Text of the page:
So she is now with child and is driven to a date palm tree during the pains of childbirth, pains so severe she wishes she had never been born. But then a voice cries out – said by commentators to be that of Gabriel though in my own view it could even be that of Jesus – who tells her that all is well and that water has been provided for her beneath her feet. He then tells her to shake the date-palm and that fresh and ripe dates will come pouring down. He tells her to eat and drink and “cool thine eye.” Lastly the voice commands her that if she comes across any man to say that she has vowed to speak to no one that day.
The next thing we see is Mary carrying her new baby back to her people who challenge her morality, as she had no doubt expected and feared. But keeping to her command, she said nothing to them and merely pointed to her baby. The crowd mocked her telling her that they could not possibly converse with a new born. At this point, the baby Jesus performs his own version of “enough is enough” as he addresses the crowd in no uncertain terms telling them, among other things, that God has made him a prophet and that he is to be blessed wherever he is. He also tells them that he has been commanded to be faithful to his mother, something he clearly intends to do. No doubt the audience was dumb struck. . .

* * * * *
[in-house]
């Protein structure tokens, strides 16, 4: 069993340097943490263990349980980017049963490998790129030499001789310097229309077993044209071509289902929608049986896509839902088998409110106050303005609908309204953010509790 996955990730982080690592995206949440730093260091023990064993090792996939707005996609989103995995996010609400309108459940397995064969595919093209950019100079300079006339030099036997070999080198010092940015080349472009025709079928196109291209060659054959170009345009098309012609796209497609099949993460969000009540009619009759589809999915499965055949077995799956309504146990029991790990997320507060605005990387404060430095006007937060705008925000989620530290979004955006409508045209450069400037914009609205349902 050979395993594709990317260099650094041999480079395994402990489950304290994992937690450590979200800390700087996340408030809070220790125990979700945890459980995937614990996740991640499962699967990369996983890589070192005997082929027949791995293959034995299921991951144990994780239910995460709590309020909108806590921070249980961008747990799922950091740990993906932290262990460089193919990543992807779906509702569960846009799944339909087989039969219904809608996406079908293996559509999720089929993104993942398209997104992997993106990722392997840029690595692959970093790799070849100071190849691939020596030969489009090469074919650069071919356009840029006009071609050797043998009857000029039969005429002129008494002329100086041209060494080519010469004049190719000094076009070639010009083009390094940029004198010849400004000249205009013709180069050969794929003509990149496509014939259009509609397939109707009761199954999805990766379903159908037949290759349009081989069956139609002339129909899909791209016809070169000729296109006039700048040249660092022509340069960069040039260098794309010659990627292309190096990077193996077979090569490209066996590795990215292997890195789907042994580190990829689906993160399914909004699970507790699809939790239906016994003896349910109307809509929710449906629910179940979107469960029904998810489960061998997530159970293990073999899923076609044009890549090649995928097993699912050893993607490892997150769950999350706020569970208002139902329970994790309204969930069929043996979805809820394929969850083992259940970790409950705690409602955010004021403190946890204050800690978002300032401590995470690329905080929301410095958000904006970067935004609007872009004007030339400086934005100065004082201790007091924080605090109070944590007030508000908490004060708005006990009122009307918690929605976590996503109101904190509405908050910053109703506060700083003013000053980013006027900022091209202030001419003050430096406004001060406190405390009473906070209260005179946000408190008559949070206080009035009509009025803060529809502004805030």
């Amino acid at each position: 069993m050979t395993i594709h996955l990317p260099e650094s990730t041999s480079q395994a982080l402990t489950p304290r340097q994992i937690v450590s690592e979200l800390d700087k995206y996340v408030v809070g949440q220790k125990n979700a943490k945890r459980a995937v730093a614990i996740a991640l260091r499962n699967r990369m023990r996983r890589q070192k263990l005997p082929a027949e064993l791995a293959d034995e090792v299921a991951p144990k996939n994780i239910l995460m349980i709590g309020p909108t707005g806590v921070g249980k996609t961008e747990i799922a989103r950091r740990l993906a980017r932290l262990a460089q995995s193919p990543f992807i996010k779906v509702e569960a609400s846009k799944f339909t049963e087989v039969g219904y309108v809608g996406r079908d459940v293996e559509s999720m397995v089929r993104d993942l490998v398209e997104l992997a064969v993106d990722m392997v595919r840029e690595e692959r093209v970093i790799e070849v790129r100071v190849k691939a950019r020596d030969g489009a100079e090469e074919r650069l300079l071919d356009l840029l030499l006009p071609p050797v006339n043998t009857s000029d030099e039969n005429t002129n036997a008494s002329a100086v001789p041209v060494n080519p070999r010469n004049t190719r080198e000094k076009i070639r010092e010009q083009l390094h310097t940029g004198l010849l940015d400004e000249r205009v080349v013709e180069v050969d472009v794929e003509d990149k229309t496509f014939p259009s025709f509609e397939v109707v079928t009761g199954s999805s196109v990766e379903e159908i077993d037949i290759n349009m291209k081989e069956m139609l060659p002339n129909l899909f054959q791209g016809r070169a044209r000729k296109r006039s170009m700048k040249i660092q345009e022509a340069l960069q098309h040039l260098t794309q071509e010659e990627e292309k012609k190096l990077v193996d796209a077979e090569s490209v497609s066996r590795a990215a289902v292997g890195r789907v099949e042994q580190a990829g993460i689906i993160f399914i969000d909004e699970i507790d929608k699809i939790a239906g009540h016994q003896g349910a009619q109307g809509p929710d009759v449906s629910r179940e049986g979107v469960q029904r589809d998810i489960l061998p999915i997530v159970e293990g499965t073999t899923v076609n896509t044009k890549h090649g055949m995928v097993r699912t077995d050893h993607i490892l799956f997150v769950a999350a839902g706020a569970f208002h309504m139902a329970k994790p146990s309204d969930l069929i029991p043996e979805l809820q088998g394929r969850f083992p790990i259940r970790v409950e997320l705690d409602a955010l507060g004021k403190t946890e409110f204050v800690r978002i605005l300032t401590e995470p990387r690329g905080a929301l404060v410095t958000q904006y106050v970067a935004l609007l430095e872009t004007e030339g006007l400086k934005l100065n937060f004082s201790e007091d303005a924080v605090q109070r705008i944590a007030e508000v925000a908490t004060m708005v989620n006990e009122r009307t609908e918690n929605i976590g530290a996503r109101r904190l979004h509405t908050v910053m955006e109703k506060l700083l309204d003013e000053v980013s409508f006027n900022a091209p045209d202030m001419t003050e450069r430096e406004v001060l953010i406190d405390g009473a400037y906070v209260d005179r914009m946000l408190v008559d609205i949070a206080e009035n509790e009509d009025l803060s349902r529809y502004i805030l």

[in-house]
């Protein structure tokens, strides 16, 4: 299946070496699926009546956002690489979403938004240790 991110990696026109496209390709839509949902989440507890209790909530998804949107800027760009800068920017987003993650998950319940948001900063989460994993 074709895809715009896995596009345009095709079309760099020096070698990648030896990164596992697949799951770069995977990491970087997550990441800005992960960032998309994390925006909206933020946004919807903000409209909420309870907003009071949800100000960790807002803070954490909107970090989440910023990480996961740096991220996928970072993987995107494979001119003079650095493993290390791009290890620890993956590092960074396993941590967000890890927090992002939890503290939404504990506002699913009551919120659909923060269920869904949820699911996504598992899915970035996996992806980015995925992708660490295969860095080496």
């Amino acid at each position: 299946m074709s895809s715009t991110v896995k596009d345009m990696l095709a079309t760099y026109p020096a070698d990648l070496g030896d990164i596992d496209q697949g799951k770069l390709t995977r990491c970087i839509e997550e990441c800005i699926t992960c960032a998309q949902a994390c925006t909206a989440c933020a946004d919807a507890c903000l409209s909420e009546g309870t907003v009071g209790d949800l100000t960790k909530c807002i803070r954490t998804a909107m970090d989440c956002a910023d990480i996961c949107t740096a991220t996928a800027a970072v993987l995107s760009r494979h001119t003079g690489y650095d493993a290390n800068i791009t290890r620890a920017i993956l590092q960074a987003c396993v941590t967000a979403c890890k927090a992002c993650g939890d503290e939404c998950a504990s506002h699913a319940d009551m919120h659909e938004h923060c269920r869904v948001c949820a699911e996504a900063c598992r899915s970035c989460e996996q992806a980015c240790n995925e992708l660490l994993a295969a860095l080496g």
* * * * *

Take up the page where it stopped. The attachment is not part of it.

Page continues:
The new-born Jesus then closes: “And peace be upon me the day I was born, the day that I die, and the day that I am raised up alive.”